Senate To Debate Stem Cell Bills After Recess
The Senate plans to debate two stem cell-related bills after the spring recess, including a House-approved measure (HR 3, S 5) that would allow federal funding for research using stem cells derived from embryos originally created for fertility treatments and willingly donated by patients, CongressDaily reports (Johnson, CongressDaily, 3/28).
Federal funding for human embryonic stem cell research is allowed only for research using embryonic stem cell lines created on or before Aug. 9, 2001, under a policy announced by President Bush on that date.
The House-approved bill, which passed by a 253-174 vote, is the same as a bill (HR 810) Bush vetoed last year, and the White House in a statement released in January reiterated Bush's intent to veto the measure.
Sen. Tom Harkin (D-Iowa) has said that if Bush vetoes the measure, known as the Stem Cell Research Enhancement Act of 2007, then he will try to attach it to any "must-do" legislation ( California Health Line, 3/20).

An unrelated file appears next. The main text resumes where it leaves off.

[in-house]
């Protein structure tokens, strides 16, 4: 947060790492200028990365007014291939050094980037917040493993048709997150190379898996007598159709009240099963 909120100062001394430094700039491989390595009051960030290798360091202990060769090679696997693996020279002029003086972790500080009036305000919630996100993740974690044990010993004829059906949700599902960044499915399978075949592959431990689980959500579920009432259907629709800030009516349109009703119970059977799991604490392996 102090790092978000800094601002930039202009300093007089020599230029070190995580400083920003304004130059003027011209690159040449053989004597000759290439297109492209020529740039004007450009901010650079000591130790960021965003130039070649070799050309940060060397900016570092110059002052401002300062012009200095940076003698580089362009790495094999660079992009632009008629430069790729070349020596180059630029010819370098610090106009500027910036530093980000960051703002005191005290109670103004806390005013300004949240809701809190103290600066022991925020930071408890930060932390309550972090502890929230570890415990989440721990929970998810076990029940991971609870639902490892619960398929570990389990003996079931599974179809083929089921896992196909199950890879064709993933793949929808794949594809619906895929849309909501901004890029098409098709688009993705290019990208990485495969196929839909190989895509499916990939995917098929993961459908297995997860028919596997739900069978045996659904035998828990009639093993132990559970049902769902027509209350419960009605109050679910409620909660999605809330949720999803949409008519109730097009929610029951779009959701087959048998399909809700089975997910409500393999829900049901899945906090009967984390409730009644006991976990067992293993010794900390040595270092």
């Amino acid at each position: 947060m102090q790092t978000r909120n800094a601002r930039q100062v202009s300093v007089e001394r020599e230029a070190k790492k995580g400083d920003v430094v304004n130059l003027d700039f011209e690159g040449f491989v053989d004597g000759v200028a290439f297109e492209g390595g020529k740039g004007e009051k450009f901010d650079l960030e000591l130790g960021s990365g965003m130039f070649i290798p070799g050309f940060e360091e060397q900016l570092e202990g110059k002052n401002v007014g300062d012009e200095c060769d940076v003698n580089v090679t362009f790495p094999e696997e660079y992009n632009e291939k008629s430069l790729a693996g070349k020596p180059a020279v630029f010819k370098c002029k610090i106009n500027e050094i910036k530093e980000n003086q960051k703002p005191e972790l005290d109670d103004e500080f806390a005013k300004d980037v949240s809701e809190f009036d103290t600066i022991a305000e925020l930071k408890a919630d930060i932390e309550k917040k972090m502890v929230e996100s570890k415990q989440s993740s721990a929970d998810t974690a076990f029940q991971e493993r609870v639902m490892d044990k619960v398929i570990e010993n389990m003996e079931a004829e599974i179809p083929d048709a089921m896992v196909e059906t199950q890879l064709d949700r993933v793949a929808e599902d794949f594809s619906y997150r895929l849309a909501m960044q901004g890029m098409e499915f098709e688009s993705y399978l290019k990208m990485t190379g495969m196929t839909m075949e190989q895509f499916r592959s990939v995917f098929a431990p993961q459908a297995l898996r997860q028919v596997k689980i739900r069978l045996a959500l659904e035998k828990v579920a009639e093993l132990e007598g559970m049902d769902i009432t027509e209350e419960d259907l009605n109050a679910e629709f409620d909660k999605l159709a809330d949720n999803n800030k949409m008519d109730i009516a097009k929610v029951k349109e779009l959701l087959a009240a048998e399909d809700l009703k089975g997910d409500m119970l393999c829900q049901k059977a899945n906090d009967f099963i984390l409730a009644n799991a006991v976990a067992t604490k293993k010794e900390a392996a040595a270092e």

The other bill scheduled for debate combines provisions from a bill sponsored by Sen. Johnny Isakson (R-Ga.) and legislation sponsored by Sen. Norm Coleman (R-Minn.). The provisions included from Coleman's proposal would fund research on stem cells taken from "dead" human embryos or extracted from living embryos without destroying them, CongressDaily reports.
Isakson's provisions would allow federal funding for research on stem cell lines derived from embryos that are not likely to survive during the freezing process or in the womb. According to Isakson, the measure also would promote research using stem cells derived from other sources, such as amniotic fluid.
Coleman said the bill might add to the 21 viable stem cell lines currently eligible for federal funding. He added that Bush would not oppose the legislation, CongressDaily reports (Congress Daily, 3/28).